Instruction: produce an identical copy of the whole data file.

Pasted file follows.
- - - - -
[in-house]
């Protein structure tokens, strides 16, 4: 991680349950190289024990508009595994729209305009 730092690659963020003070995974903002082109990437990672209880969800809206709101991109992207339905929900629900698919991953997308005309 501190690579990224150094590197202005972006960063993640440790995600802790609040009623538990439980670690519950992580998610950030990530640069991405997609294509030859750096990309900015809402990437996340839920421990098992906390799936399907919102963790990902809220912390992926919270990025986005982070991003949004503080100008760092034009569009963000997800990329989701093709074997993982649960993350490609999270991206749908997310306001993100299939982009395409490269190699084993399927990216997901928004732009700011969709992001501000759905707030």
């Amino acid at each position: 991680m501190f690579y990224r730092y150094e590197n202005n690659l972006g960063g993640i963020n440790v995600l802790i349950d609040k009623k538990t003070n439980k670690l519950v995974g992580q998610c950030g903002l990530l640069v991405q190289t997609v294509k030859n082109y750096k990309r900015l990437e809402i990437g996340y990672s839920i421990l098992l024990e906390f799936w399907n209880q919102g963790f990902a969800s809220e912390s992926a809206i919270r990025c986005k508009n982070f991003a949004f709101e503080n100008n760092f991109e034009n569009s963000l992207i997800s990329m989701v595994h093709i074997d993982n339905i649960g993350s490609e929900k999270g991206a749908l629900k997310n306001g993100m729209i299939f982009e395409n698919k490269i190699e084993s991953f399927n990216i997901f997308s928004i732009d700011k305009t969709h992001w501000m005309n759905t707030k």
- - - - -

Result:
[in-house]
């Protein structure tokens, strides 16, 4: 991680349950190289024990508009595994729209305009 730092690659963020003070995974903002082109990437990672209880969800809206709101991109992207339905929900629900698919991953997308005309 501190690579990224150094590197202005972006960063993640440790995600802790609040009623538990439980670690519950992580998610950030990530640069991405997609294509030859750096990309900015809402990437996340839920421990098992906390799936399907919102963790990902809220912390992926919270990025986005982070991003949004503080100008760092034009569009963000997800990329989701093709074997993982649960993350490609999270991206749908997310306001993100299939982009395409490269190699084993399927990216997901928004732009700011969709992001501000759905707030």
């Amino acid at each position: 991680m501190f690579y990224r730092y150094e590197n202005n690659l972006g960063g993640i963020n440790v995600l802790i349950d609040k009623k538990t003070n439980k670690l519950v995974g992580q998610c950030g903002l990530l640069v991405q190289t997609v294509k030859n082109y750096k990309r900015l990437e809402i990437g996340y990672s839920i421990l098992l024990e906390f799936w399907n209880q919102g963790f990902a969800s809220e912390s992926a809206i919270r990025c986005k508009n982070f991003a949004f709101e503080n100008n760092f991109e034009n569009s963000l992207i997800s990329m989701v595994h093709i074997d993982n339905i649960g993350s490609e929900k999270g991206a749908l629900k997310n306001g993100m729209i299939f982009e395409n698919k490269i190699e084993s991953f399927n990216i997901f997308s928004i732009d700011k305009t969709h992001w501000m005309n759905t707030k």